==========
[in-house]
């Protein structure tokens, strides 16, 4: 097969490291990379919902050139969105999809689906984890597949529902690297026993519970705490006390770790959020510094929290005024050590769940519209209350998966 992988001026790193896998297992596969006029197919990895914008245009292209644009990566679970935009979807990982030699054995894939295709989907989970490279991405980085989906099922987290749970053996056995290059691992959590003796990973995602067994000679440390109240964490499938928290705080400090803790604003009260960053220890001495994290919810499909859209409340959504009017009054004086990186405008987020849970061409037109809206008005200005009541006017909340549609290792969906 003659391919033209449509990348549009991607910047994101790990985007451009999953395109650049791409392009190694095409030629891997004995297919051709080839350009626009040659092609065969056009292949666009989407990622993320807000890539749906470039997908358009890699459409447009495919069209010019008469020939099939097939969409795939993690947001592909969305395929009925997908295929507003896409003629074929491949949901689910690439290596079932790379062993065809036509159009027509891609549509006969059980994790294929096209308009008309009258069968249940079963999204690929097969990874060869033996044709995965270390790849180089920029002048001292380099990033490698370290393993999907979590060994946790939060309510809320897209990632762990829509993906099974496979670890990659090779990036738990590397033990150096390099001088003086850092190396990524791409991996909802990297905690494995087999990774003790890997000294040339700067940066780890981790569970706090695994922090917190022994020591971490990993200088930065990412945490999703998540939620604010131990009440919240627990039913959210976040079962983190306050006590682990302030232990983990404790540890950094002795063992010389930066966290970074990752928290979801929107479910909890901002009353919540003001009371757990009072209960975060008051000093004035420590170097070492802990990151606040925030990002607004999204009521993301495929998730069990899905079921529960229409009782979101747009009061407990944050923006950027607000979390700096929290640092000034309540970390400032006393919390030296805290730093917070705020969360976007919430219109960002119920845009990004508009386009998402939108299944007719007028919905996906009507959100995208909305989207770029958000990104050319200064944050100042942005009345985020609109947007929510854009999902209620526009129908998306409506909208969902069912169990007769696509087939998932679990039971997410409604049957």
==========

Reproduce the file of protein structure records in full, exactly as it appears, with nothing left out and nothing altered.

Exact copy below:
[in-house]
């Protein structure tokens, strides 16, 4: 097969490291990379919902050139969105999809689906984890597949529902690297026993519970705490006390770790959020510094929290005024050590769940519209209350998966 992988001026790193896998297992596969006029197919990895914008245009292209644009990566679970935009979807990982030699054995894939295709989907989970490279991405980085989906099922987290749970053996056995290059691992959590003796990973995602067994000679440390109240964490499938928290705080400090803790604003009260960053220890001495994290919810499909859209409340959504009017009054004086990186405008987020849970061409037109809206008005200005009541006017909340549609290792969906 003659391919033209449509990348549009991607910047994101790990985007451009999953395109650049791409392009190694095409030629891997004995297919051709080839350009626009040659092609065969056009292949666009989407990622993320807000890539749906470039997908358009890699459409447009495919069209010019008469020939099939097939969409795939993690947001592909969305395929009925997908295929507003896409003629074929491949949901689910690439290596079932790379062993065809036509159009027509891609549509006969059980994790294929096209308009008309009258069968249940079963999204690929097969990874060869033996044709995965270390790849180089920029002048001292380099990033490698370290393993999907979590060994946790939060309510809320897209990632762990829509993906099974496979670890990659090779990036738990590397033990150096390099001088003086850092190396990524791409991996909802990297905690494995087999990774003790890997000294040339700067940066780890981790569970706090695994922090917190022994020591971490990993200088930065990412945490999703998540939620604010131990009440919240627990039913959210976040079962983190306050006590682990302030232990983990404790540890950094002795063992010389930066966290970074990752928290979801929107479910909890901002009353919540003001009371757990009072209960975060008051000093004035420590170097070492802990990151606040925030990002607004999204009521993301495929998730069990899905079921529960229409009782979101747009009061407990944050923006950027607000979390700096929290640092000034309540970390400032006393919390030296805290730093917070705020969360976007919430219109960002119920845009990004508009386009998402939108299944007719007028919905996906009507959100995208909305989207770029958000990104050319200064944050100042942005009345985020609109947007929510854009999902209620526009129908998306409506909208969902069912169990007769696509087939998932679990039971997410409604049957």